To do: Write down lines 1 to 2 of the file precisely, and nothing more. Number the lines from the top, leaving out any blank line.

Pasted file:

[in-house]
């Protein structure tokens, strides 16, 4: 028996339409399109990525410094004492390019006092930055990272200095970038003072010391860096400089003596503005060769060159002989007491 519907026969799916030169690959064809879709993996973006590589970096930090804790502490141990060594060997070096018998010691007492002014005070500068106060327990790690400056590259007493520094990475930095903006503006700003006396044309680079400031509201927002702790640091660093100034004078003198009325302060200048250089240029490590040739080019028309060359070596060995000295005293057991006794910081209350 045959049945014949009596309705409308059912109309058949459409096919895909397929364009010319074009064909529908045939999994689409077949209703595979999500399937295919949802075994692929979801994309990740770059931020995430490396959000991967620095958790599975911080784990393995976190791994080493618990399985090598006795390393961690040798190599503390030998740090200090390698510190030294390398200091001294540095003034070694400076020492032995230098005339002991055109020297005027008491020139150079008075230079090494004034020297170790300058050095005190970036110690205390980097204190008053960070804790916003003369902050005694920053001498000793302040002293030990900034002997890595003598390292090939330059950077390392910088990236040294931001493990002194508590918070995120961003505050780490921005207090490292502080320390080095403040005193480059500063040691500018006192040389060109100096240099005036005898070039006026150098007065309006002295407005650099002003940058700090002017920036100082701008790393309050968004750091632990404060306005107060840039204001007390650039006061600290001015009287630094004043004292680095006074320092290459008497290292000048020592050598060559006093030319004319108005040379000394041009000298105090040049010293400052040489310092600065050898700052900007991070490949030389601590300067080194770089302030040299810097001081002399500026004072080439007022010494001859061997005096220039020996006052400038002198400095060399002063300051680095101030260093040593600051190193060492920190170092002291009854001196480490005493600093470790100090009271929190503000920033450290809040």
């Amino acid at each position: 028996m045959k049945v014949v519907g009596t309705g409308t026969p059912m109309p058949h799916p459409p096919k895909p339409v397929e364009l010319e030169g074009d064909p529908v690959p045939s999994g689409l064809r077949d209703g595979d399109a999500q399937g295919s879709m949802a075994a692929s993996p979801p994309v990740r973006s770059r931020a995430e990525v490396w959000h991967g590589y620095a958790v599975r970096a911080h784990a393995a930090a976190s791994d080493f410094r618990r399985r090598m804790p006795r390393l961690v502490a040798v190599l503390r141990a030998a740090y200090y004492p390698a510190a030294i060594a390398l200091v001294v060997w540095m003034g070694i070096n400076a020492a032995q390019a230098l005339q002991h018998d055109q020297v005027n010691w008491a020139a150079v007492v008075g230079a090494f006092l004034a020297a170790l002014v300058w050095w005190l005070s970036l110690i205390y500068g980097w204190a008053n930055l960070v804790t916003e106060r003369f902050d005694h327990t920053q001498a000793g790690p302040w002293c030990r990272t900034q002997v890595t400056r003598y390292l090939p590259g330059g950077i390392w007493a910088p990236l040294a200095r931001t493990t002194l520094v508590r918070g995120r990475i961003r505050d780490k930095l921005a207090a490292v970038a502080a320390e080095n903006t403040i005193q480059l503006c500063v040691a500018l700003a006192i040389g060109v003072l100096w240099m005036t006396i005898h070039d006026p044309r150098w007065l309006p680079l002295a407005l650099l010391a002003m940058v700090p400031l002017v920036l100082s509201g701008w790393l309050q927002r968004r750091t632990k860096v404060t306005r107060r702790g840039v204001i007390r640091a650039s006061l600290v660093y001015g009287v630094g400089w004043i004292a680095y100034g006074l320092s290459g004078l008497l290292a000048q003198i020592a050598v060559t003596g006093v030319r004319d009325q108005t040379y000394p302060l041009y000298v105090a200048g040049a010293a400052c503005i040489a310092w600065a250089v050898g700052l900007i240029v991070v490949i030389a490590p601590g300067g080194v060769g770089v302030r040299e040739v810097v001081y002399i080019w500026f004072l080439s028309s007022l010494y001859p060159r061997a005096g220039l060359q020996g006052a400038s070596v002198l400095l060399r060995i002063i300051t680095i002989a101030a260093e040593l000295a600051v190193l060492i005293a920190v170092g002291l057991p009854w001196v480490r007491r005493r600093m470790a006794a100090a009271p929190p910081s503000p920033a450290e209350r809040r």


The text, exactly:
[in-house]
């Protein structure tokens, strides 16, 4: 028996339409399109990525410094004492390019006092930055990272200095970038003072010391860096400089003596503005060769060159002989007491 519907026969799916030169690959064809879709993996973006590589970096930090804790502490141990060594060997070096018998010691007492002014005070500068106060327990790690400056590259007493520094990475930095903006503006700003006396044309680079400031509201927002702790640091660093100034004078003198009325302060200048250089240029490590040739080019028309060359070596060995000295005293057991006794910081209350 045959049945014949009596309705409308059912109309058949459409096919895909397929364009010319074009064909529908045939999994689409077949209703595979999500399937295919949802075994692929979801994309990740770059931020995430490396959000991967620095958790599975911080784990393995976190791994080493618990399985090598006795390393961690040798190599503390030998740090200090390698510190030294390398200091001294540095003034070694400076020492032995230098005339002991055109020297005027008491020139150079008075230079090494004034020297170790300058050095005190970036110690205390980097204190008053960070804790916003003369902050005694920053001498000793302040002293030990900034002997890595003598390292090939330059950077390392910088990236040294931001493990002194508590918070995120961003505050780490921005207090490292502080320390080095403040005193480059500063040691500018006192040389060109100096240099005036005898070039006026150098007065309006002295407005650099002003940058700090002017920036100082701008790393309050968004750091632990404060306005107060840039204001007390650039006061600290001015009287630094004043004292680095006074320092290459008497290292000048020592050598060559006093030319004319108005040379000394041009000298105090040049010293400052040489310092600065050898700052900007991070490949030389601590300067080194770089302030040299810097001081002399500026004072080439007022010494001859061997005096220039020996006052400038002198400095060399002063300051680095101030260093040593600051190193060492920190170092002291009854001196480490005493600093470790100090009271929190503000920033450290809040």